I would argue that when one institution fails to seek justice, it opens the doors for injustice in other institutions. Since my department failed to punish Uncle Rapey, there was little to stop him from perpetuating violence in other academic contexts. He continues to be recognized as a leader in our field, even being honored as awards are named for him.
I have chosen to speak up here because there are many Uncle Rapeys in academe. We all know one or maybe more than one. Departments normalize sexual violence when they look the other way as faculty members abuse their power in harassing or assaulting junior faculty and/or students. In some ways, they actually facilitate sexual violence — as an expression of power — by maintaining hierarchies, wherein senior faculty wield power over junior faculty, grad students, undergraduate students and staff. These professional hierarchies are further compounded by society’s hierarchies — classism, racism, sexism, heterosexism, ableism and ageism.
In the meantime, we have to keep calling out the Uncle Rapeys of academe. Departments and universities must actually put their sexual harassment policies into practice. Victims should be able to easily and confidentially report sexual harassment and assault. And punishments for sexual violence should be blind to the perpetrator’s professional status, as that status may be the very vehicle through which they are allowed to prey on others.
Note: this blog post was also featured on Diverse Issues.
On Earth Day – April 22nd – droves of scientists are scheduled to march in Washington, DC, with satellite marches scheduled around the world. Many organizers and possible attendees have clearly stated that there is nothing political or partisan about the march. (They are just scientists after all!) Rather, they are taking to the streets to challenge the current presidential regime’s threat to scientific advancements, funding, and academic freedom.
Figuring out whether the very act of a political march is… well… political is perhaps a secondary concern to the longstanding debate over whether science itself is political. If science supposedly stays out of politics, and vice versa, why go political now?
Another tweep of mine, Dr. Zuleyka Zevallos (@OtherSociology), pulled back an important layer to these debates. “Why are they marching? Oh ‘Science is under attack.’ Read: now White male scientists affected, let’s march.” (Dr. Zevallos has continued to offer important critiques online.) Now the scientific profession is taking to political action – namely, against political interference – because the most privileged scientists (i.e., white men) are affected for the first time.
I should be clear that the concerns to be addressed by the upcoming March for Science are important, urgent, and noble. From the march’s main website: “Recent policy changes have caused heightened worry among scientists, and the incredible and immediate outpouring of support has made clear that these concerns are also shared by hundreds of thousands of people around the world.”
Scientists are unifying to emphasize the benefits of scientific advancement to all of society, of science education, of accessible scientific research, of public policy informed by science. The future of our nation – particularly in these tense and uncertain times – rests upon inclusive, accessible, and well-funded scientific research and teaching.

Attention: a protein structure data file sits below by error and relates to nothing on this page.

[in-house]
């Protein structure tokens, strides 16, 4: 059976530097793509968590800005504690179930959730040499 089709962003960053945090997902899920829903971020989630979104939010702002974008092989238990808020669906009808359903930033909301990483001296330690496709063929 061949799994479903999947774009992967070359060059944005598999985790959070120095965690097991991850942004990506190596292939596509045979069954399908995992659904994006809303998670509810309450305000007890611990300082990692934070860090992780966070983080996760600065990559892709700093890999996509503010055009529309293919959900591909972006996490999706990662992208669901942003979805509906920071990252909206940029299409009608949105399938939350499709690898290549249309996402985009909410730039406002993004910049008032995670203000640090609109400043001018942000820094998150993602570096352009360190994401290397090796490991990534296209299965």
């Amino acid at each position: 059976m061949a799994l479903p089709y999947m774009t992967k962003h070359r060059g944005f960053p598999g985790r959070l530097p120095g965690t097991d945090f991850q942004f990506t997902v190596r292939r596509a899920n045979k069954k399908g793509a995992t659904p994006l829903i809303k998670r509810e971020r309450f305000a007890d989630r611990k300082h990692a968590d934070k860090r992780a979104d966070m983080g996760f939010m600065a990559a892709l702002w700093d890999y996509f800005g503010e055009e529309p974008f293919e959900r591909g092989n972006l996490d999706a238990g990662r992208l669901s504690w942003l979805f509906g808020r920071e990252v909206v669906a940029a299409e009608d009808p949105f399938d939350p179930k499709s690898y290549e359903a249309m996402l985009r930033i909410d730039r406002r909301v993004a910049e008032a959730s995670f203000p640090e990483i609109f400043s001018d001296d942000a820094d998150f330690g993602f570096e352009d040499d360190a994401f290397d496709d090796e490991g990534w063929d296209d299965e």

“The mischaracterization of science as a partisan issue,” that same website continues, “which has given policymakers permission to reject overwhelming evidence, is a critical and urgent matter.” They are neither politicians nor activists. Heck, they don’t even bring their values, ideologies, identities, or subjective experiences into their labs. They are objective!
And, that is where many academics of marginalized backgrounds roll their eyes. Being able to see science as an apolitical enterprise is either the product of social privilege or naiveté (or both). To its core, science is an inherently political affair. The systemic exclusion and marginalization of women, people of color, queer and trans people, and working-class and poor people from the profession is a prime example of the political workings of science. Let me cite just a few examples.
Let’s reflect on who gets to become a scientist in the first place. Of course, we must note active, intentional efforts to keep marginalized students out, namely interpersonal discrimination and sexual violence. But, we must also note other factors that contribute to what is known as a “leaky pipeline” – the systemic “leaking out,” particularly of women and racial and ethnic minorities, at each stage in the scientific career pipeline. They are not equally encouraged to take the harder classes, to pursue lab assistantships and internships, to apply for graduate schools (especially the most prestigious programs), to apply for postdocs or present at conferences or any other opportunity that will advance their career.
Even outside of withheld support, marginalized students and scholars face the burdens of lack of role models like themselves, of stereotype threat, which undermines their confidence and, ultimately, their performance. Later, women who have children will be undermined by the “motherhood penalty” – being viewed as less competent and committed than women without children and men without or even with children. I would be remiss to gloss over the rampant sexual harassment that occurs in the sciences and other academic disciplines, with serial predators getting a free pass from universities and academic societies.